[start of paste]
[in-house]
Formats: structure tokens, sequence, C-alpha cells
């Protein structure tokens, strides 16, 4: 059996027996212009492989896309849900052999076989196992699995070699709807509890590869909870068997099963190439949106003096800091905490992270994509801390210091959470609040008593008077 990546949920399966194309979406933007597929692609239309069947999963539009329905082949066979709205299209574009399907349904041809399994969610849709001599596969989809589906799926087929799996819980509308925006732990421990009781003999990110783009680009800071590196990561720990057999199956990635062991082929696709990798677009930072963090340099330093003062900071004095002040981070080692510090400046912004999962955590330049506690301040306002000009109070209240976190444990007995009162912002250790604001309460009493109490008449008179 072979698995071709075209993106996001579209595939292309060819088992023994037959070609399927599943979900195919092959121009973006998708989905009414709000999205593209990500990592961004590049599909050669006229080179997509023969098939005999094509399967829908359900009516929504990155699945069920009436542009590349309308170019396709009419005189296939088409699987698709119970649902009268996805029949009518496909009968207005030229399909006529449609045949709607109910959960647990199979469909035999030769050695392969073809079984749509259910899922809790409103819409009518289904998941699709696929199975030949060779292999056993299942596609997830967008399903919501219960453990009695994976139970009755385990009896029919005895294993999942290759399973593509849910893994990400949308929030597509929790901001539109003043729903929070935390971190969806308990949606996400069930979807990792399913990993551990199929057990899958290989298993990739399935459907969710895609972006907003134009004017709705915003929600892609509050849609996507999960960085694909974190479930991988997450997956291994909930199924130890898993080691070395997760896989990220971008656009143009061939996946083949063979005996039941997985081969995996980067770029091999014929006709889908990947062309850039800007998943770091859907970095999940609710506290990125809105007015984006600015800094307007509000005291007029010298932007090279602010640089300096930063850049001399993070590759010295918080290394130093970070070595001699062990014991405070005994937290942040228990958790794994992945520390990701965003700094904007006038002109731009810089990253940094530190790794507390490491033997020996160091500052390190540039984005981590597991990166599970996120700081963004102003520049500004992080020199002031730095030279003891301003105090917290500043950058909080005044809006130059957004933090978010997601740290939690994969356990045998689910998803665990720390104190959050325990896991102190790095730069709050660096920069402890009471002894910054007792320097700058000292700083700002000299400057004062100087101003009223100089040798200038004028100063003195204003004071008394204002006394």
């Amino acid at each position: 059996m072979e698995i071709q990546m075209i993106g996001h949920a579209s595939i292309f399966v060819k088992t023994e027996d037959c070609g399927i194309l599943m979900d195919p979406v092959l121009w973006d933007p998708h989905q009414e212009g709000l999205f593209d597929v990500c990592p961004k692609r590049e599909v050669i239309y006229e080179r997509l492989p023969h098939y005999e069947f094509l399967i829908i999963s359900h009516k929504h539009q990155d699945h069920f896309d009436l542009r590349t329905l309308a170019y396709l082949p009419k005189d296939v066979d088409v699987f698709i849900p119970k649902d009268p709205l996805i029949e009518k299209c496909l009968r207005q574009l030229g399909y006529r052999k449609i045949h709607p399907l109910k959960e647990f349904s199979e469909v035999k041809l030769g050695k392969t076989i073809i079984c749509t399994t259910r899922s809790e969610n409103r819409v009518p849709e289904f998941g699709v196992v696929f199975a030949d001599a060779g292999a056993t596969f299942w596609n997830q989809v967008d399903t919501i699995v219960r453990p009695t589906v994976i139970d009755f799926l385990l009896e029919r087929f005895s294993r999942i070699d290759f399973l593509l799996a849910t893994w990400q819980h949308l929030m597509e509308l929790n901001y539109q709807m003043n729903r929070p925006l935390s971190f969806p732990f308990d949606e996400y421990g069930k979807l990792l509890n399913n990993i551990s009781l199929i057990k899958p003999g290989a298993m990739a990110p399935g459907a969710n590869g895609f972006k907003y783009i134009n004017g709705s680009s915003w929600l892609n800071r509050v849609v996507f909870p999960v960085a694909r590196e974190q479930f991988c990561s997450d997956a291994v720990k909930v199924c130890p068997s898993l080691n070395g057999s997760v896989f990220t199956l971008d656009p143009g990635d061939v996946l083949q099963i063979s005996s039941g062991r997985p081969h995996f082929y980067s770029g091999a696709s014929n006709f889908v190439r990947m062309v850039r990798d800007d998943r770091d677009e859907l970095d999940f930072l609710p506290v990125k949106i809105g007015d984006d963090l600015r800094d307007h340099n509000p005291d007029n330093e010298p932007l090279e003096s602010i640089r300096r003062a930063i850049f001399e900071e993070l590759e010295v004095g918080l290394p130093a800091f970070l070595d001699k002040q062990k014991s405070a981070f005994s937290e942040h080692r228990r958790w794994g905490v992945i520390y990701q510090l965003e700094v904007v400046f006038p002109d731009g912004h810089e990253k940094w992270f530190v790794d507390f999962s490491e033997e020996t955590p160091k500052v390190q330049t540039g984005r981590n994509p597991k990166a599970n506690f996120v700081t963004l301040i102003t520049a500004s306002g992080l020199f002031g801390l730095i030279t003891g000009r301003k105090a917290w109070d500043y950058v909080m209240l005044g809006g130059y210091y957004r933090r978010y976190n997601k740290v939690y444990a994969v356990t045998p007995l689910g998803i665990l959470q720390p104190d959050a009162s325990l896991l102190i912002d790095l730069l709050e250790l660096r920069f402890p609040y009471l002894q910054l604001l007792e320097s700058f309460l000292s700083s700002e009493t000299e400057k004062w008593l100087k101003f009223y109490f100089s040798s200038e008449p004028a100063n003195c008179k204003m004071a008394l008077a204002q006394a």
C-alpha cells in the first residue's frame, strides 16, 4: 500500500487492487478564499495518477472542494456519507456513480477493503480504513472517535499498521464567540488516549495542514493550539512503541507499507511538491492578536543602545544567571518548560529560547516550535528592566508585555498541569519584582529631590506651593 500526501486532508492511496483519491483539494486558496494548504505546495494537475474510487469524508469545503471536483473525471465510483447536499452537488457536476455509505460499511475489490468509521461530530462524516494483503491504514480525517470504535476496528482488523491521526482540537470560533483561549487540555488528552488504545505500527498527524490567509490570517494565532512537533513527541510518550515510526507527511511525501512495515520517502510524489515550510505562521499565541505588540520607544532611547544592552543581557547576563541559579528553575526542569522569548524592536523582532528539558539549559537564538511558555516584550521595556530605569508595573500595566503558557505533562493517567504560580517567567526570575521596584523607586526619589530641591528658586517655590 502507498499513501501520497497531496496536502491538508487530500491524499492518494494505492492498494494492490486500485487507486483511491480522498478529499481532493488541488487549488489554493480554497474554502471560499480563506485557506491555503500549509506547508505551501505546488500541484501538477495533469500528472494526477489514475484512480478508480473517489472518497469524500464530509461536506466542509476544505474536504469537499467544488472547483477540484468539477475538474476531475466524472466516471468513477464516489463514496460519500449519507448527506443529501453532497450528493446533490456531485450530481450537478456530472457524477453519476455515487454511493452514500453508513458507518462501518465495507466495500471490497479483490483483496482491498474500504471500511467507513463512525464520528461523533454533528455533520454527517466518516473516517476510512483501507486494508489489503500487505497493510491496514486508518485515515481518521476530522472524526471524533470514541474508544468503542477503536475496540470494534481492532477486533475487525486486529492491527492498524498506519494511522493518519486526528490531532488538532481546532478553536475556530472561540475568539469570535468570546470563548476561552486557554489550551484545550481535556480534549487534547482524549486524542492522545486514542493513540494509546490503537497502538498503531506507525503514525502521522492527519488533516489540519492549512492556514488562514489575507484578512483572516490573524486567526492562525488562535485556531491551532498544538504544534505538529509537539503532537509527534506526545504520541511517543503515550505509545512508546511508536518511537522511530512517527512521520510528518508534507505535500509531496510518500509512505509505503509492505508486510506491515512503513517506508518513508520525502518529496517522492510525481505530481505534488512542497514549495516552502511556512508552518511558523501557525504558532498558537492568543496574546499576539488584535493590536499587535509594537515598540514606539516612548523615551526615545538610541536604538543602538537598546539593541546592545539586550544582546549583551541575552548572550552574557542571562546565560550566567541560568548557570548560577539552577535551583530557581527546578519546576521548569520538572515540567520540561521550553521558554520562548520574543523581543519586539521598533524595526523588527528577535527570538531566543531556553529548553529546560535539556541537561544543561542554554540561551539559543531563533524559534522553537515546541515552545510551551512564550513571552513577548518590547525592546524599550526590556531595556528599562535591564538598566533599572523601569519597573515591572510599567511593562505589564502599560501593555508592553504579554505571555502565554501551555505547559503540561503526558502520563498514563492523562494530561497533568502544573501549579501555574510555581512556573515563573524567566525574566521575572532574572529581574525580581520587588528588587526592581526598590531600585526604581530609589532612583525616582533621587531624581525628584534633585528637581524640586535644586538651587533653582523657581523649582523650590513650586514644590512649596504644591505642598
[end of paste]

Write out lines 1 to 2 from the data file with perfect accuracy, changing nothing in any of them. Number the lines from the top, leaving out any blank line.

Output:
[in-house]
Formats: structure tokens, sequence, C-alpha cells